Matt Lee spoke about GNU FM – GNU FM is a free ‘last.fm’ site. The site is running at http://libre.fm/. 24ish devs, but stalle after 6 months – whats next? Matt has started GNU Social to build a communication framework for GNU projects to talk to each other – e.g. for each GNU FM site to communicate on the back end, with a particular focus on doing social functionality – groups, friendships, personal info. The wiki page needs ideas!
GNU advisory board discussion… too much to capture, but focused GNU wide issues – things like how projects get contributors, contributions, coordination. Teams were a big discussion point, bug trackers – how to coordinate teams followed up of that, and there is s ‘GNU Source Release Collection’ project to do coordinated releases of GNU software that are all known to work together.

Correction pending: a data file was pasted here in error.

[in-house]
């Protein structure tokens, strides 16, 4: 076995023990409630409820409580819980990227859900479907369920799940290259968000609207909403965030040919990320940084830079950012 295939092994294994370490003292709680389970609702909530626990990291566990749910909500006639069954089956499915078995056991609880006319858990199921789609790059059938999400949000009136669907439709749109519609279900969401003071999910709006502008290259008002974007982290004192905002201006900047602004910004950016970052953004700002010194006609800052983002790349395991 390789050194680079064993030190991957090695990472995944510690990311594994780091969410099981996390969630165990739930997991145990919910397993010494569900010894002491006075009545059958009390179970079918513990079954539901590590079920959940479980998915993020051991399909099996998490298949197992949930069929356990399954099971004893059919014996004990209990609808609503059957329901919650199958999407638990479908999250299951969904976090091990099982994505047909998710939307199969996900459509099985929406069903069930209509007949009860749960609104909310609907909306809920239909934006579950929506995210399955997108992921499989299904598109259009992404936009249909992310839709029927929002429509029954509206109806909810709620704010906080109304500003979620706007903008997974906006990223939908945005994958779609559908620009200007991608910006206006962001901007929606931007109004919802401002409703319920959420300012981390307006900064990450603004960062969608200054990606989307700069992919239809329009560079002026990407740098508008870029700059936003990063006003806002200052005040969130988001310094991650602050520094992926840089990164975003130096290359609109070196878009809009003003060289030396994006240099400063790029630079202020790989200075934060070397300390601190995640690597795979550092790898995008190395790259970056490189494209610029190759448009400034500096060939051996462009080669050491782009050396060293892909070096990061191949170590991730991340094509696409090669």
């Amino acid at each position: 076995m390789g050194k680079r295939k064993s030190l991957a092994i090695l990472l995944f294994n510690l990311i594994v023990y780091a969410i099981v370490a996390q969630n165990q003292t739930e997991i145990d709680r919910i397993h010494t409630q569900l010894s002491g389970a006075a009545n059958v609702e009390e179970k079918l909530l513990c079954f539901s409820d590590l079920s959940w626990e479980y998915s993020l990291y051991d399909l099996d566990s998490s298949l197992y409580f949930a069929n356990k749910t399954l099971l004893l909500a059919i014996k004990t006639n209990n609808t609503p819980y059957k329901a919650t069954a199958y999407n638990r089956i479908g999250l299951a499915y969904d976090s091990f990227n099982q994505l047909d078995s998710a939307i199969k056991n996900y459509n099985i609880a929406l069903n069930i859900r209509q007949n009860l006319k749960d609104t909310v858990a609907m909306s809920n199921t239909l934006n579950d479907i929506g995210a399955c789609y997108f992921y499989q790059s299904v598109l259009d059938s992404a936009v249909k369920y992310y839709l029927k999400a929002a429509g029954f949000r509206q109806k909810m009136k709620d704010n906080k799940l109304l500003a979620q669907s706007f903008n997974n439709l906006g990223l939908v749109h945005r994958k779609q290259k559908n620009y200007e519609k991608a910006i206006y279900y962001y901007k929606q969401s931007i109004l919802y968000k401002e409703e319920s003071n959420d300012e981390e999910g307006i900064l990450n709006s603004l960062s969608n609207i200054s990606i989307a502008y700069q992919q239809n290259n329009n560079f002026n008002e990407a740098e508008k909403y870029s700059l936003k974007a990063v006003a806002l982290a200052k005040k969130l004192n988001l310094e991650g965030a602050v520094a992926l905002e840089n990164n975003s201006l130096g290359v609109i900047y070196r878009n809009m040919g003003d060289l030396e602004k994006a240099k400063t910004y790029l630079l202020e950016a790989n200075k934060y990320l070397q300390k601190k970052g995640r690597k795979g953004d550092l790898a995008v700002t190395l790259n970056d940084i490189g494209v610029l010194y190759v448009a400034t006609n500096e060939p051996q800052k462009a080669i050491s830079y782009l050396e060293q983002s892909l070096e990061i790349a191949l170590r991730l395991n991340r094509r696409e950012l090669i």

LCA 2010 videos are showing up
Not all the videos are there yet, but they are starting to show up . Yay. See http://mirror.internode.on.net/pub/linux.conf.au/2010/index.html or your local LA mirror.
Yay Dell-with-Ubuntu down under
Dell has been offering Ubuntu on selected models for a while. I had however nearly given up hope on being able to buy one, because they hadn’t started doing that in Australia. I am very glad to see this has changed though – check out their notebook page. Not all models yet, but a reasonable number have Ubuntu as an option.
Using UEC instead of EC2